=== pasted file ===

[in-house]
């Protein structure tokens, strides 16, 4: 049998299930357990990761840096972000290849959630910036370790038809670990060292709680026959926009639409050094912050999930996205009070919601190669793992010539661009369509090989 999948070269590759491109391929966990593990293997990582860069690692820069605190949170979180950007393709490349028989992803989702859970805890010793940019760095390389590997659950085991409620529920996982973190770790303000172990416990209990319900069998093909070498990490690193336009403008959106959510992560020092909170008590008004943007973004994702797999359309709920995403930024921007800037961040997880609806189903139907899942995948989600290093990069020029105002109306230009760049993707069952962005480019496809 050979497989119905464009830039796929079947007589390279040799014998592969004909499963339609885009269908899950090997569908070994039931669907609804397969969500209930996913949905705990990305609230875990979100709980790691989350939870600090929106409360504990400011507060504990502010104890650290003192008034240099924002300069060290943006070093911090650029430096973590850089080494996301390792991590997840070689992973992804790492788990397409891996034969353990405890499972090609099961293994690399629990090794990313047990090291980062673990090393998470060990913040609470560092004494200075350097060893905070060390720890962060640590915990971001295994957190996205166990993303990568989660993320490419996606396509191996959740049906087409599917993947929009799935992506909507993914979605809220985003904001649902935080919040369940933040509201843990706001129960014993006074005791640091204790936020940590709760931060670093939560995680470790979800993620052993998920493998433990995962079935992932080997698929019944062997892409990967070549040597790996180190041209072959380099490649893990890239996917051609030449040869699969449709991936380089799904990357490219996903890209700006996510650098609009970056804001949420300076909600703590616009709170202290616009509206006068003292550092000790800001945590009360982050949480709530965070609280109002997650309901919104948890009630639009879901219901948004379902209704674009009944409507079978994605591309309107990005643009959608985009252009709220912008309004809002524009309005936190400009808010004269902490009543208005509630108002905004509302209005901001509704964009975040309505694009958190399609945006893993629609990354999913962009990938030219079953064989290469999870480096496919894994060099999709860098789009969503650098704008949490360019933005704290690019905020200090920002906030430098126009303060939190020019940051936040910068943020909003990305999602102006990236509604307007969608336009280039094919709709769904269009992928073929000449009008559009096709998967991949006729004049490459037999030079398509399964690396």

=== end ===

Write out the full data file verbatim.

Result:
[in-house]
């Protein structure tokens, strides 16, 4: 049998299930357990990761840096972000290849959630910036370790038809670990060292709680026959926009639409050094912050999930996205009070919601190669793992010539661009369509090989 999948070269590759491109391929966990593990293997990582860069690692820069605190949170979180950007393709490349028989992803989702859970805890010793940019760095390389590997659950085991409620529920996982973190770790303000172990416990209990319900069998093909070498990490690193336009403008959106959510992560020092909170008590008004943007973004994702797999359309709920995403930024921007800037961040997880609806189903139907899942995948989600290093990069020029105002109306230009760049993707069952962005480019496809 050979497989119905464009830039796929079947007589390279040799014998592969004909499963339609885009269908899950090997569908070994039931669907609804397969969500209930996913949905705990990305609230875990979100709980790691989350939870600090929106409360504990400011507060504990502010104890650290003192008034240099924002300069060290943006070093911090650029430096973590850089080494996301390792991590997840070689992973992804790492788990397409891996034969353990405890499972090609099961293994690399629990090794990313047990090291980062673990090393998470060990913040609470560092004494200075350097060893905070060390720890962060640590915990971001295994957190996205166990993303990568989660993320490419996606396509191996959740049906087409599917993947929009799935992506909507993914979605809220985003904001649902935080919040369940933040509201843990706001129960014993006074005791640091204790936020940590709760931060670093939560995680470790979800993620052993998920493998433990995962079935992932080997698929019944062997892409990967070549040597790996180190041209072959380099490649893990890239996917051609030449040869699969449709991936380089799904990357490219996903890209700006996510650098609009970056804001949420300076909600703590616009709170202290616009509206006068003292550092000790800001945590009360982050949480709530965070609280109002997650309901919104948890009630639009879901219901948004379902209704674009009944409507079978994605591309309107990005643009959608985009252009709220912008309004809002524009309005936190400009808010004269902490009543208005509630108002905004509302209005901001509704964009975040309505694009958190399609945006893993629609990354999913962009990938030219079953064989290469999870480096496919894994060099999709860098789009969503650098704008949490360019933005704290690019905020200090920002906030430098126009303060939190020019940051936040910068943020909003990305999602102006990236509604307007969608336009280039094919709709769904269009992928073929000449009008559009096709998967991949006729004049490459037999030079398509399964690396």